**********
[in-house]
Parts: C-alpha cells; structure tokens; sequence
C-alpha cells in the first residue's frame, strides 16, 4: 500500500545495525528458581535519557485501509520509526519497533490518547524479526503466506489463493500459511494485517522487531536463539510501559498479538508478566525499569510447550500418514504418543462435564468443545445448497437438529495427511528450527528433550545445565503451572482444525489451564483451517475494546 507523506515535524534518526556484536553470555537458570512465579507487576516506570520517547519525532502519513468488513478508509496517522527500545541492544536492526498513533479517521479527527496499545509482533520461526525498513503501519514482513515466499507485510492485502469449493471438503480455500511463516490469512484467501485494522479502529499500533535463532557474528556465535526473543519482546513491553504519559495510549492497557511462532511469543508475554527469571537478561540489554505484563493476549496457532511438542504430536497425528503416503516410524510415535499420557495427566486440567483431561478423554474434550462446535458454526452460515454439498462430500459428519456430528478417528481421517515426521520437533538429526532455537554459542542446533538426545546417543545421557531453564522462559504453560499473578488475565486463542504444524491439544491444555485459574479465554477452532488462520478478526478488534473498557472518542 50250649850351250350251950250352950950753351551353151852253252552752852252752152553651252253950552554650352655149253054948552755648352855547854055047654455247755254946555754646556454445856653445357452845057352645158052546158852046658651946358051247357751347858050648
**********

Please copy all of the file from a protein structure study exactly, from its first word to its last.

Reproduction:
[in-house]
Parts: C-alpha cells; structure tokens; sequence
C-alpha cells in the first residue's frame, strides 16, 4: 500500500545495525528458581535519557485501509520509526519497533490518547524479526503466506489463493500459511494485517522487531536463539510501559498479538508478566525499569510447550500418514504418543462435564468443545445448497437438529495427511528450527528433550545445565503451572482444525489451564483451517475494546 507523506515535524534518526556484536553470555537458570512465579507487576516506570520517547519525532502519513468488513478508509496517522527500545541492544536492526498513533479517521479527527496499545509482533520461526525498513503501519514482513515466499507485510492485502469449493471438503480455500511463516490469512484467501485494522479502529499500533535463532557474528556465535526473543519482546513491553504519559495510549492497557511462532511469543508475554527469571537478561540489554505484563493476549496457532511438542504430536497425528503416503516410524510415535499420557495427566486440567483431561478423554474434550462446535458454526452460515454439498462430500459428519456430528478417528481421517515426521520437533538429526532455537554459542542446533538426545546417543545421557531453564522462559504453560499473578488475565486463542504444524491439544491444555485459574479465554477452532488462520478478526478488534473498557472518542 50250649850351250350251950250352950950753351551353151852253252552752852252752152553651252253950552554650352655149253054948552755648352855547854055047654455247755254946555754646556454445856653445357452845057352645158052546158852046658651946358051247357751347858050648